That this Council believes planning works best when developers and the local community work together to shape local areas and deliver necessary new homes and other developments and, therefore, calls on the Government to protect the right of communities to object to individual planning applications.

 

Following debate (Councillors Lavery and Tuckwell), the motion was put to the vote and it was:

 

RESOLVED:  That this Council believes planning works best when developers and the local community work together to shape local areas and deliver necessary new homes and other developments and, therefore, calls on the Government to protect the right of communities to object to individual planning applications.

 

9.2       MOTION FROM COUNCILLOR MATHERS

 

Councillor Mathers moved, and Councillor Sansarpuri seconded, the following motion:

 

That the 2021 United Nations Climate Change Conference, also known as COP26, held in Glasgow has been a stark reminder to us all that more needs to be done to avoid the climate change crisis which, without strong action, will have dire effects on current and future generations.

 

This Council agrees that strong action must be taken locally to reduce carbon emissions and that the Council can do more to achieve carbon zero in the borough than that set out in our current climate change action plan.

 

Therefore, the Council agrees to update the climate change strategy to include a commitment to:

·         ensure that all the Council’s procured services are carbon zero by 2035;

·         support and work with businesses and organisations towards making the entire borough zero carbon by 2050;

·         review the Council’s investment strategy within the next 12 months to give consideration to climate change impacts in the council’s investment portfolio.

 

This Council also commits to increasing its accountability and transparency on climate change action by:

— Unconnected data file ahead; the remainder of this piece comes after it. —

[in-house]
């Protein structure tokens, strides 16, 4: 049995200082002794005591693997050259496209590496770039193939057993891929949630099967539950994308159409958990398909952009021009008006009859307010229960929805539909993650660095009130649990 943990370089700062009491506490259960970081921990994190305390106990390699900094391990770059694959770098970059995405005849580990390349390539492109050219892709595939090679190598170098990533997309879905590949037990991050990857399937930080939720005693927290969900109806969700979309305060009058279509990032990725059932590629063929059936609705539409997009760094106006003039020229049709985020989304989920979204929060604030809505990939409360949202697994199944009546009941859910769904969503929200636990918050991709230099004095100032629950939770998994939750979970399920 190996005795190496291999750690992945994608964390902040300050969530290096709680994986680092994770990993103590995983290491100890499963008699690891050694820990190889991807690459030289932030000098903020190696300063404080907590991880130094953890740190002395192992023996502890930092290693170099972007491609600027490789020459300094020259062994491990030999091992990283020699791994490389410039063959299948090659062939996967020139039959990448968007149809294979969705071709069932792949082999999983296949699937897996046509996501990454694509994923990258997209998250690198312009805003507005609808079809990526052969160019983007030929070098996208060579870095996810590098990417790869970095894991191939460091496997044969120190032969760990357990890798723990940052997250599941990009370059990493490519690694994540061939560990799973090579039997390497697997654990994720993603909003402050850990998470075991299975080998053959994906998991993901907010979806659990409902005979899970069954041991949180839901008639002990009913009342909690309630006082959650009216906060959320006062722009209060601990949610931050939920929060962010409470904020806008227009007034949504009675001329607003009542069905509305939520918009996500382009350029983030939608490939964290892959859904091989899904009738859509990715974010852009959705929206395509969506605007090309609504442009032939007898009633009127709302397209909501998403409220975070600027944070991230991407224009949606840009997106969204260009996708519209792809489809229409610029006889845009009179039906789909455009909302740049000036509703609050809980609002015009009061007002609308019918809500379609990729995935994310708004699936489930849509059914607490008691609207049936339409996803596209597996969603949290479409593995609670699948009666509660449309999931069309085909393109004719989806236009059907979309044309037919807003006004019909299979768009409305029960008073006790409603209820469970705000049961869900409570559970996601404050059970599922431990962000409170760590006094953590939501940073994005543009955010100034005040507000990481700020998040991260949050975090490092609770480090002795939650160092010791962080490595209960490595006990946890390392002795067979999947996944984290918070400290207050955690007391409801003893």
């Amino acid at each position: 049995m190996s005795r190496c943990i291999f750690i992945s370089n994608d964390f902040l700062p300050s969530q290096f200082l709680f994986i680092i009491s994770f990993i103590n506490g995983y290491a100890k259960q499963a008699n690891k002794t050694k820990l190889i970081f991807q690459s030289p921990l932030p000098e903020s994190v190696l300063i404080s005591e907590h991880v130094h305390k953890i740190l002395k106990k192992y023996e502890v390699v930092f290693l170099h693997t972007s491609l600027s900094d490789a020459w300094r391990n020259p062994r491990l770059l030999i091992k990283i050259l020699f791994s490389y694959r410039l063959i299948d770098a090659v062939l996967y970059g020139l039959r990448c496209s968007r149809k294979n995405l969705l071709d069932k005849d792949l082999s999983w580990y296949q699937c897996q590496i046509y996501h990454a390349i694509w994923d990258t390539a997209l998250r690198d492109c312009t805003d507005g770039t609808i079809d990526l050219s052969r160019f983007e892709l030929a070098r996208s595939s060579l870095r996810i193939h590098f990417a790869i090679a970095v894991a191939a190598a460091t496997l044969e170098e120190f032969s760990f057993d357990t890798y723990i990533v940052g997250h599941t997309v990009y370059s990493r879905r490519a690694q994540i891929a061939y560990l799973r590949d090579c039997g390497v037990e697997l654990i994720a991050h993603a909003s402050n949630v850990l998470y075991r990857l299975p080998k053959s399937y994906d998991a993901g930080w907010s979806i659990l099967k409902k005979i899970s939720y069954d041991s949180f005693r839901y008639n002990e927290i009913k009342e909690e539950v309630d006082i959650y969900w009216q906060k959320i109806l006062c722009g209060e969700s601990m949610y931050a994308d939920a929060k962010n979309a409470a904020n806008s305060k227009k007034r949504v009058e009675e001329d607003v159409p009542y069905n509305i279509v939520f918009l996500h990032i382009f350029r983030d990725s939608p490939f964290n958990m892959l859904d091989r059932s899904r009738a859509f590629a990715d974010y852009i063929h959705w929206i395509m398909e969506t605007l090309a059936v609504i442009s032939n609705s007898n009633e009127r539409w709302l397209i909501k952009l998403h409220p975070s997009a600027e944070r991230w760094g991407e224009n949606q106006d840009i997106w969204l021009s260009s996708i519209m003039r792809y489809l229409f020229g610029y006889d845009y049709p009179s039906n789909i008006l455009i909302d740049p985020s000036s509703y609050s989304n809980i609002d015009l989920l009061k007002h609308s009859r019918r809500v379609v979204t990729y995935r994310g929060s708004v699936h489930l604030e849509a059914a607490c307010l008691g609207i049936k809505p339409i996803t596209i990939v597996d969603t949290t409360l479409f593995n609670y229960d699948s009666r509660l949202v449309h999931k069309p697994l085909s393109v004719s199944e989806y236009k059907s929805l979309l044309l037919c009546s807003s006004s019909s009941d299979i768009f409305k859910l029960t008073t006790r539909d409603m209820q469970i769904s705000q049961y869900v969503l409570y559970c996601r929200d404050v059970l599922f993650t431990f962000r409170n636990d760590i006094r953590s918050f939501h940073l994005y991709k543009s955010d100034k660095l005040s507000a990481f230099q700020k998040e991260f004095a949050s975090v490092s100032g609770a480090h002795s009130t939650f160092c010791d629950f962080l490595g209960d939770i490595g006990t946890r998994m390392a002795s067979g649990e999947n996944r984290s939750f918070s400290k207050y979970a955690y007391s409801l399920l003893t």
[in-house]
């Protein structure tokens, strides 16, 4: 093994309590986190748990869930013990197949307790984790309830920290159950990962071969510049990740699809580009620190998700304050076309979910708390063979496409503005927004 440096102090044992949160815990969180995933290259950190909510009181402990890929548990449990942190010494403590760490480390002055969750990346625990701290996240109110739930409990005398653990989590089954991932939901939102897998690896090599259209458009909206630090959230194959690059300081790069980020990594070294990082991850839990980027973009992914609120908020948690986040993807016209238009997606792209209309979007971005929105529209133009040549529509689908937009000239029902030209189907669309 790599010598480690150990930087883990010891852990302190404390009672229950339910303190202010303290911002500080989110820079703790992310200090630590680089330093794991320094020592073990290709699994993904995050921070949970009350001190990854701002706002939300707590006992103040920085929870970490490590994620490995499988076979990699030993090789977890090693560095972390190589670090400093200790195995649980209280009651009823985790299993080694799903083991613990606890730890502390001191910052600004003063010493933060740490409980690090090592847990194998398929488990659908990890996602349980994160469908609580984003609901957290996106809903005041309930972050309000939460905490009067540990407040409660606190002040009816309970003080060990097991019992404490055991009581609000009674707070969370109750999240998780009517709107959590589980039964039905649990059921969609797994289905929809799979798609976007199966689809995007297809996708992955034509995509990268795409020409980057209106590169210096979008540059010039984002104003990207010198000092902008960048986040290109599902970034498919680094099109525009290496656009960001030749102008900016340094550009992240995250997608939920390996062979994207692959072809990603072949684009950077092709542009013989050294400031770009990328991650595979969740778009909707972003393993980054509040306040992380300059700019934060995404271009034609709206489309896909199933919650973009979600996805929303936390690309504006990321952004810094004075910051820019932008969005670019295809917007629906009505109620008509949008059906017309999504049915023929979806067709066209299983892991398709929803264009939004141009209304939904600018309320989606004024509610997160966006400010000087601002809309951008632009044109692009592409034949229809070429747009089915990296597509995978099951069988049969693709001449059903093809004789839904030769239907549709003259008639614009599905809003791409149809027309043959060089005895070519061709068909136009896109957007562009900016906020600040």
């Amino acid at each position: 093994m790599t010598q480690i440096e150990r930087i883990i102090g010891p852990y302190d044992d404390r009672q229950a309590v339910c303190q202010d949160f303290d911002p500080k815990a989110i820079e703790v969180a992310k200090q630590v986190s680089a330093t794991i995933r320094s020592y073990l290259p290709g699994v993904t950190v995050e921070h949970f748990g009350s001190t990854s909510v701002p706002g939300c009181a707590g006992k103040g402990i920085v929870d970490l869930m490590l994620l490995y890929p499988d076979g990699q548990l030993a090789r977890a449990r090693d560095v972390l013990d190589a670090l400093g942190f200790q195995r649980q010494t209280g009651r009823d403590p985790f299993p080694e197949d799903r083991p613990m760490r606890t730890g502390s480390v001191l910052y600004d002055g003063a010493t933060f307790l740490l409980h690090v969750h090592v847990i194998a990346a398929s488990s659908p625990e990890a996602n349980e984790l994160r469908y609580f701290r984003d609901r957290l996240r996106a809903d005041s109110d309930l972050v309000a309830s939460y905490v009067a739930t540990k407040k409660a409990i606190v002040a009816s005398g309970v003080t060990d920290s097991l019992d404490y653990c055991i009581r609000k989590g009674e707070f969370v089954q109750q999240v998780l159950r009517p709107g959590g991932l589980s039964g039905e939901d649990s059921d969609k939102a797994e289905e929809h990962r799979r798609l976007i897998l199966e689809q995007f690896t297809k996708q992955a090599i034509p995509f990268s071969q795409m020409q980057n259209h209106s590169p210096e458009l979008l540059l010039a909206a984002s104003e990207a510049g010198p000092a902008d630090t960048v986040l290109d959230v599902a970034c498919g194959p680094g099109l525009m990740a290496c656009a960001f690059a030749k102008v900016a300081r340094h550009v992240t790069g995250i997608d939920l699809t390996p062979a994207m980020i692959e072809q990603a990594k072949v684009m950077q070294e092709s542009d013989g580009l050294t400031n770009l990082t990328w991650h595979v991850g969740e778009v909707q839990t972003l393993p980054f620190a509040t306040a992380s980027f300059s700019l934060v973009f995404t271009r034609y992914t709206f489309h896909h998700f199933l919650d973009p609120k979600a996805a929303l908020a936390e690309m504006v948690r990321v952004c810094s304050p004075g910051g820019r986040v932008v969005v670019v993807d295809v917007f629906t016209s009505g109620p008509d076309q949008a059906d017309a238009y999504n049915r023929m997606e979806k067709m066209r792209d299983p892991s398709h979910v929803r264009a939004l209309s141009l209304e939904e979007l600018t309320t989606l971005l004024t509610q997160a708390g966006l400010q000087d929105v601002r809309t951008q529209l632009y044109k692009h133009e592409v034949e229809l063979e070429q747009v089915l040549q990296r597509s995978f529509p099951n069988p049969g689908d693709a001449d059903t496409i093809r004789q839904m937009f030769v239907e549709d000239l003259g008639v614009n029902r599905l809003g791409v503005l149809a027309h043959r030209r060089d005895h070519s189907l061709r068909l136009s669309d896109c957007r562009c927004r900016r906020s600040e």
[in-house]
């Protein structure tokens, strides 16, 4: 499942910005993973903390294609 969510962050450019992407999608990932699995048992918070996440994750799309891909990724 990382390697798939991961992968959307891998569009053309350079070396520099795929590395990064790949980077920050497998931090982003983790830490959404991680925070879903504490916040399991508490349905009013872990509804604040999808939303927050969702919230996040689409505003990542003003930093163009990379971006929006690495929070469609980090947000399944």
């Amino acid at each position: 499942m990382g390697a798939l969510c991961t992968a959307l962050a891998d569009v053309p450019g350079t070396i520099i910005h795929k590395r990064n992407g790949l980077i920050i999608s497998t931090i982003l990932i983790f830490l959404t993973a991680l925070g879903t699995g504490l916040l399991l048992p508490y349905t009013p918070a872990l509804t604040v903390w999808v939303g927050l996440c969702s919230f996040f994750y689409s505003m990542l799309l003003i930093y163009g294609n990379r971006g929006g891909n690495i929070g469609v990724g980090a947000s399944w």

·         proactively including young people in the process, ensuring that they have a voice in shaping the future;

·         publicly reporting on the level of investment in the fossil fuel industry that our pensions plans and other investments have;

·         holding an annual ‘people’s assembly’ with residents and relevant organisations to discuss and shape revisions to the climate change action plan.

 

Councillor Lavery moved, and Councillor Edwards seconded, an amendment to the motion to:

a)    amend the first bullet point in the third paragraph by the insertion of the words in italics below to read as follows:

·         ‘ensure that, where practical and cost effective, all the council's procured services are net carbon zero by 2035.’;

b)    amend the second bullet point in the third paragraph by the insertion of the word in italics below to read as follows:

·         ‘support and work with businesses and organisations towards making the entire borough net zero carbon by 2050’; and

c)    amend the second bullet point in the fourth paragraph by the replacement of the words ‘pensions plans and other investments’, with the words ‘investment plans’.  The amended bullet point then to read:

·         ‘publicly reporting on the level of investment in the fossil fuel industry that our investment plans have.’

 

Following debate (Councillors Morse and Simmonds), the amended motion was put to the vote. 

 

The amendment was carried. 

 

The substantive motion was put to the vote and it was:

 

RESOLVED:  That the 2021 United Nations Climate Change Conference, also known as COP26, held in Glasgow has been a stark reminder to us all that more needs to be done to avoid the climate change crisis which, without strong action, will have dire effects on current and future generations.

 

This Council agrees that strong action must be taken locally to reduce carbon emissions and that the Council can do more to achieve carbon zero in the borough than that set out in our current climate change action plan.

 

Therefore, the Council agrees to update the climate change strategy to include a commitment to:

·         ensure that, where practical and cost effective, all the council's procured services are net carbon zero by 2035;

·         support and work with businesses and organisations towards making the entire borough net zero carbon by 2050;

·         review the Council’s investment strategy within the next 12 months to give consideration to climate change impacts in the council’s investment portfolio.

 

This Council also commits to increasing its accountability and transparency on climate change action by:

·         proactively including young people in the process, ensuring that they have a voice in shaping the future;

·         publicly reporting on the level of investment in the fossil fuel industry that our investment plans have;

·         holding an annual ‘people’s assembly’ with residents and relevant organisations to discuss and shape revisions to the climate change action plan.